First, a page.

Today the California Department of Water Resources conducted its snow survey, which found below normal snow levels for this time of year.
In California, 2016 was the third hot year in a row—with some areas of the state experiencing temperatures up to 5 degrees hotter over this time period than normal. Temperatures remained high during an extremely soggy end to the year—in fact 2016 is expected to break global heat records.
This means that even while we received more rain than average over the last few months, we haven’t seen as much snow—a major source of California’s water. What’s more, higher temperatures caused by climate change could keep the Sierra snowpack low for the foreseeable future, according to a new study from UCLA and Oregon State University.
Rain levels above average, snowpack below average
If we look at the Northern Sierra, which drain into some of the state’s largest water supply reservoirs, rain levels are well above average (164% of average), but today’s snow survey found snowpack to be well below average at only 53% of average snow water content.
This is because most of the storms this winter have been warm, according to Doug Carlson, a spokesman with the state Department of Water Resources. Carlson points out that when so much water falls as rain, officials often must release some of it, as they have already been forced to do at Lake Folsom.
Climate change means California’s current water system is becoming obsolete.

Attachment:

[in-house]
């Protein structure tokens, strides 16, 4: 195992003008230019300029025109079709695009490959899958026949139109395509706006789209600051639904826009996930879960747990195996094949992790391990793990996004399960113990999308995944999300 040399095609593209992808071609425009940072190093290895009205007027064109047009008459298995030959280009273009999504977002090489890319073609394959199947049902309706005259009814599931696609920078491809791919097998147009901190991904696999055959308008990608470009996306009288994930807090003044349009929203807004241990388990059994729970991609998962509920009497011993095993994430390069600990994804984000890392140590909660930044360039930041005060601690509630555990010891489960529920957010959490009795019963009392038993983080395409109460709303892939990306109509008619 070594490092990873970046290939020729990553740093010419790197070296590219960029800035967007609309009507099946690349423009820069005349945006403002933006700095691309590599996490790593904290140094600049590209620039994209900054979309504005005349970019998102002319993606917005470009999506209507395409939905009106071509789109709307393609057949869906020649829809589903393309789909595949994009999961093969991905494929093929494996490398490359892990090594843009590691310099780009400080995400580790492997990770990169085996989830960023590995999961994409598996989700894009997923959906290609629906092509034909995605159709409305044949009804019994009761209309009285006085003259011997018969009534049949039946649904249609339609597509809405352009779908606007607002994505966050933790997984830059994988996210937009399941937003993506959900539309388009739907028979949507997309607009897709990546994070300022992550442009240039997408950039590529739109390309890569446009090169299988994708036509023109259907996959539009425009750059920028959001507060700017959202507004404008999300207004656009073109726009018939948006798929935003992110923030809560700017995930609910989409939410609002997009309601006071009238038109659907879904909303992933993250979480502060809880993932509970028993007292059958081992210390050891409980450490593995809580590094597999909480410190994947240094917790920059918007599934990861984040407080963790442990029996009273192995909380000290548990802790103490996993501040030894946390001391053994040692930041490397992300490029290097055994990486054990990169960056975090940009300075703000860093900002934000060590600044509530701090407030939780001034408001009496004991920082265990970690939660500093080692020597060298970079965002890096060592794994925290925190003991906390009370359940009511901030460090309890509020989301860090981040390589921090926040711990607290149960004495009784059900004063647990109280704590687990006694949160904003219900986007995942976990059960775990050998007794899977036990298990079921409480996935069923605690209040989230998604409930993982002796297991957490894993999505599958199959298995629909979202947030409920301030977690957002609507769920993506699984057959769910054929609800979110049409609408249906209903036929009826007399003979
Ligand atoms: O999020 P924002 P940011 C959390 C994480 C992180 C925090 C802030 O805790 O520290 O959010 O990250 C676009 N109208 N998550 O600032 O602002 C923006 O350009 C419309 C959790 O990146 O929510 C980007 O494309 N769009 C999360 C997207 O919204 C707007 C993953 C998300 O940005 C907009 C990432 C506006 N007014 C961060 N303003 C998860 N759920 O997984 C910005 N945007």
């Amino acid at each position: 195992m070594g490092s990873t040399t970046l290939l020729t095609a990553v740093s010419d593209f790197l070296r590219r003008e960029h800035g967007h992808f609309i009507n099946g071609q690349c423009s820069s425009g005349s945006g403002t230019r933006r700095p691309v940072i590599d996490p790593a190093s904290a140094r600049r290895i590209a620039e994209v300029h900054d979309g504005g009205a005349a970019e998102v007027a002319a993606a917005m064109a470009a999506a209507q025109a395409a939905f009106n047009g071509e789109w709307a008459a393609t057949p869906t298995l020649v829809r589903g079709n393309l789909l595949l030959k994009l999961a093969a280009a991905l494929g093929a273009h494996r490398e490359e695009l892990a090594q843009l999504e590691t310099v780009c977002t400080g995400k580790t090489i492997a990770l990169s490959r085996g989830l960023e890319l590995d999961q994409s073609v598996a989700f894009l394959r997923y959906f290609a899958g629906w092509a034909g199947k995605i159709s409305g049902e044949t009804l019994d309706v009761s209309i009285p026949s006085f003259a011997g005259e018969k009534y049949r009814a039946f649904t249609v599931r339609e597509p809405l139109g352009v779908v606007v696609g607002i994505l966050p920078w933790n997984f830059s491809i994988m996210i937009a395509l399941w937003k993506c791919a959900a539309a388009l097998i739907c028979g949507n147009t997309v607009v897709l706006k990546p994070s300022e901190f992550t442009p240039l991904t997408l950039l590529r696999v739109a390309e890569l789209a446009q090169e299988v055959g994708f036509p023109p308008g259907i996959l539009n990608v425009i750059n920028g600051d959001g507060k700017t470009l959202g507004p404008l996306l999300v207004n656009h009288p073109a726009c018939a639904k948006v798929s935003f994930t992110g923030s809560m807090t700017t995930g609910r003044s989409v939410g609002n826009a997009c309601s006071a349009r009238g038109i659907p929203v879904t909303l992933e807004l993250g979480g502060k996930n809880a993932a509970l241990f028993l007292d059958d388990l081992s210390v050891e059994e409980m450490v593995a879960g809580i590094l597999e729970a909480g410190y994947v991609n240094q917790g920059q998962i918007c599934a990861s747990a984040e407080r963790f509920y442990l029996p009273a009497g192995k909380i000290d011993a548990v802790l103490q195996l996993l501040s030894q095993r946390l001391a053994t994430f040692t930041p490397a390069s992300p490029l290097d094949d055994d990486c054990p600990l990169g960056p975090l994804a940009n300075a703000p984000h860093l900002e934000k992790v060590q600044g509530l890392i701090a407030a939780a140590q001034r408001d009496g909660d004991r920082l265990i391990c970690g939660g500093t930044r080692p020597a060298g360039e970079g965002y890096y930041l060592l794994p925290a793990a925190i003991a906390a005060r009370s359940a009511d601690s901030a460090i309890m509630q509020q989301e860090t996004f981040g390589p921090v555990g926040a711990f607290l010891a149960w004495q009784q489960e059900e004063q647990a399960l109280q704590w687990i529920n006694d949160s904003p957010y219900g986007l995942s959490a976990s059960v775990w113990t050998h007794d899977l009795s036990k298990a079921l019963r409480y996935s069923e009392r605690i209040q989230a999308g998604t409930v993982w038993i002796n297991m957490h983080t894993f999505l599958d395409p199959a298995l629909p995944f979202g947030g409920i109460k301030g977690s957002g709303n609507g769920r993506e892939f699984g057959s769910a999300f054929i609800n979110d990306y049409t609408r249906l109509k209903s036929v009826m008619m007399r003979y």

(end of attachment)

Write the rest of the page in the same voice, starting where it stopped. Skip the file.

As a consequence of the heavy rain in Northern California, many of the state’s reservoirs have re-filled (at least temporarily). Unfortunately, many of these reservoirs are only allowed to fill to about 80% of their capacity before they are required to release stored water in order to avoid dam failure or flooding. That means that early, heavy rains often cannot be effectively captured for later use.
If this strikes you as odd, that’s because it is—it’s just one more piece of evidence that climate change is already having profound impacts on California’s water supply. As temperatures rise, our state’s current systems for storing and moving water are quickly becoming obsolete. The public should demand a climate-resilient water system, but it is difficult when many don’t understand what’s at risk.
Take action: Help connect the dots on climate change
You can write a letter to the editor to your local paper ensuring they connect the dots on how climate change is contributing to California’s water woes.
In particular, media coverage tends to focus almost exclusively on short-term weather events like drought, El Niño, and La Niña rather than the much larger impact of climate change on our water resources. That’s why we call climate change “La Madre” of California’s water system.
Today, many local papers are reporting on the annual snow survey — submit a letter to your local paper that highlights the importance of climate change in their coverage, especially when it comes to our water needs.
Local newspapers are a go-to source of information for the public and decision makers alike, and their coverage influences how many of us think about California’s most pressing issues. By urging better, more responsible climate and water coverage, we can help build a more sustainable water future for our state.
Join us by sending a letter to the editor of your local paper or contacting your local television news station, asking for more thorough coverage of California’s water issues.
Support from UCS members make work like this possible. Will you join us? Help UCS advance independent science for a healthy environment and a safer world.